Shoshone Falls Fall

 

Shoshone Falls have traditionally been called “The Niagara of the West”.  They’re in the Twin Falls area and very important for tourism.  People love waterfalls.  Writer James Salter said in his book Burning the Days, “The greatest things to be seen, the ancients wrote, are sun, stars, water, and clouds.”  I think Salter was correct.

The day after Ruth & I saw them on July 4th of this year and I took these pictures, the flow was going to drop to 400 cubic feet per second indefinitely according to Chadd Cripe of the Idaho Statesman newspaper.  This would be half of its usual flow.  Cripe reported that the water was to be removed for agriculture.

The city of Twin Falls operates a park with information and overviews.  It reportedly has a camera trained on Shoshone Falls at all times so that people can view the flow before going there, but you have to provide information that a lot of people don’t want to give anymore and sometimes the view is not functioning as well as it should.  The current flow today was said to be 3,390 cubic feet per second (cfs).  By contrast, the flow on April 27, 2018, which was in the spring so heightened, was 10,300 cfs.  According to Wikipedia the folks who control this are committed to a “Scenic Flow” of 300 cfs.   Is that enough to satisfy waterfall lovers?

Shoshone Falls are considered to be one of the more spectacular  natural cascade systems in the United States.  They’re said to be 45 feet higher than Niagara Falls and were quite magnificent when we and many others saw them.  The plunging water of the Snake River falls more than 212 feet here.  According to the AAA, anyone can call 208-733-3974 to check on the status of the current flow.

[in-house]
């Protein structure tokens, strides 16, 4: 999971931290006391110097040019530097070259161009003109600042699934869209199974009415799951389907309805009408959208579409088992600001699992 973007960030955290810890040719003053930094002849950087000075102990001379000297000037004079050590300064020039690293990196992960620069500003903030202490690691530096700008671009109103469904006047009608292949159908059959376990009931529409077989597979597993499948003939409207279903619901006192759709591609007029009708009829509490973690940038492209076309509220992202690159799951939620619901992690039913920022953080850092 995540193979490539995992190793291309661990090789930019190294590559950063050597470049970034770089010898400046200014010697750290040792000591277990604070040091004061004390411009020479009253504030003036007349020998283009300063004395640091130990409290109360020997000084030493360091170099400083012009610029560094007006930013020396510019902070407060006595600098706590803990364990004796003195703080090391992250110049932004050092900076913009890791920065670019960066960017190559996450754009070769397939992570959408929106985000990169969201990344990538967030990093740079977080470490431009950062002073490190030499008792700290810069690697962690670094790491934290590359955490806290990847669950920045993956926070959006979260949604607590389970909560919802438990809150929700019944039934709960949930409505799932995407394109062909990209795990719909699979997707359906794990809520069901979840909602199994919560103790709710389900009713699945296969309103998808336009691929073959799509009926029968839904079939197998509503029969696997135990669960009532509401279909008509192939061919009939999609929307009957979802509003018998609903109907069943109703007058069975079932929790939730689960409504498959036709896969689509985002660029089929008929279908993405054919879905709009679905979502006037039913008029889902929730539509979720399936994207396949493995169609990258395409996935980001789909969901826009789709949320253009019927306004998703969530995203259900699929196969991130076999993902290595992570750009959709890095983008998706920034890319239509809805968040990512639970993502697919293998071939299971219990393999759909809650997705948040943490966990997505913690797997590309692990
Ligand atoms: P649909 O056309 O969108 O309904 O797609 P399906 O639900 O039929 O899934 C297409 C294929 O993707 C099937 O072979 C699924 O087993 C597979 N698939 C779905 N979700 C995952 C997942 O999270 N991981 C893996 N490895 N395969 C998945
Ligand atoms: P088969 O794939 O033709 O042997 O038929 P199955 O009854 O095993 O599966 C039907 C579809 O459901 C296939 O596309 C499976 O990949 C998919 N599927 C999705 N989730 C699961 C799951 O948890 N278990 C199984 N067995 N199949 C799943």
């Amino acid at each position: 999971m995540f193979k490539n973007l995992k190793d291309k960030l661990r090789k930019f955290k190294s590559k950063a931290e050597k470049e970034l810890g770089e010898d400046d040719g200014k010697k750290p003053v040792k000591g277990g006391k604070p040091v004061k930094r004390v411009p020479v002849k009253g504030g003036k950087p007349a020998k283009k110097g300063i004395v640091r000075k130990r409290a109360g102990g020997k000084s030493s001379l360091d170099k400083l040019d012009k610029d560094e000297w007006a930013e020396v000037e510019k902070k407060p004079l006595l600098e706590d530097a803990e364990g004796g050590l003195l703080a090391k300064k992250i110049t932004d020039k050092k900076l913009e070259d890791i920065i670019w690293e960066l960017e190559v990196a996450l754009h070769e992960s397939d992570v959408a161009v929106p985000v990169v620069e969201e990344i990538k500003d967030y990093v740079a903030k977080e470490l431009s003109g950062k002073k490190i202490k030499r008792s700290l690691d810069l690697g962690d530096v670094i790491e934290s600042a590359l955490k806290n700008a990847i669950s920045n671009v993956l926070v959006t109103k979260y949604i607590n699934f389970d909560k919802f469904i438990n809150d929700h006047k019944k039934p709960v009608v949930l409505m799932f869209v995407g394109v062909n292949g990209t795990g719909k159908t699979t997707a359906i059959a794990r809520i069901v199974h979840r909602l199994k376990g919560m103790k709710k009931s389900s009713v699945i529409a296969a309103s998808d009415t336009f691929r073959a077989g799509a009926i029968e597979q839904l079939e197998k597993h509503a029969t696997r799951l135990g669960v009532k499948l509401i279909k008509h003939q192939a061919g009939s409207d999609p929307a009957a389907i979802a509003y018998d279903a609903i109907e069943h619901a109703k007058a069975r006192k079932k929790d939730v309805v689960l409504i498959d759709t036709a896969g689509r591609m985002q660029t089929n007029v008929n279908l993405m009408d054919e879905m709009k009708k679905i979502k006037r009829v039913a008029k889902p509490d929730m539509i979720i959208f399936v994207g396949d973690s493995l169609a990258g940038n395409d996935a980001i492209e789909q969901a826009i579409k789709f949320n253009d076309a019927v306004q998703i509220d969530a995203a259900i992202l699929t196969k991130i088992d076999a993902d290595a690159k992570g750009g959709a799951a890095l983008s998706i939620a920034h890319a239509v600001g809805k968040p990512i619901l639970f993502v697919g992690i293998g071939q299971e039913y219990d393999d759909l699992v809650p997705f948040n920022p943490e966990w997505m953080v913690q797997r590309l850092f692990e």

The signs for visitors at Shoshone Falls focus on the geology of this area, Lake Bonneville. a body of water the size of Lake Michigan that was here one-million years ago and was part of an epic flood about 11,000 years ago, the river’s importance for crop irrigation, a photographer named Clarence Bisbee, etc.   If you like technical details after seeing waterfalls, this information will be appreciated.

Hank

About roadsrus

Since the beginning, I've had to avoid writing about the downside of travel in order to sell more than 100 articles. Just because something negative happened doesn't mean your trip was ruined. But tell that to publishers who are into 5-star cruise and tropical beach fantasies. I want to tell what happened on my way to the beach, and it may not have been all that pleasant. My number one rule of the road is...today's disaster is tomorrow's great story. My travel experiences have appeared in about twenty magazines and newspapers. I've been in all 50 states more than once and more than 50 countries. Ruth and I love to travel internationally--Japan, Canada, China, Argentina, Hungary, Iceland, Italy, etc. Within the next 2 years we will have visited all of the European countries. But our favorite destination is Australia. Ruth and I have been there 9 times. I've written a book about Australia's Outback, ALONE NEAR ALICE, which is available through both Amazon & Barnes & Noble. My first fictional work, MOVING FORWARD, GETTING NOWHERE, has recently been posted on Amazon. It's a contemporary, hopefully funny re-telling of The Odyssey. View all posts by roadsrus

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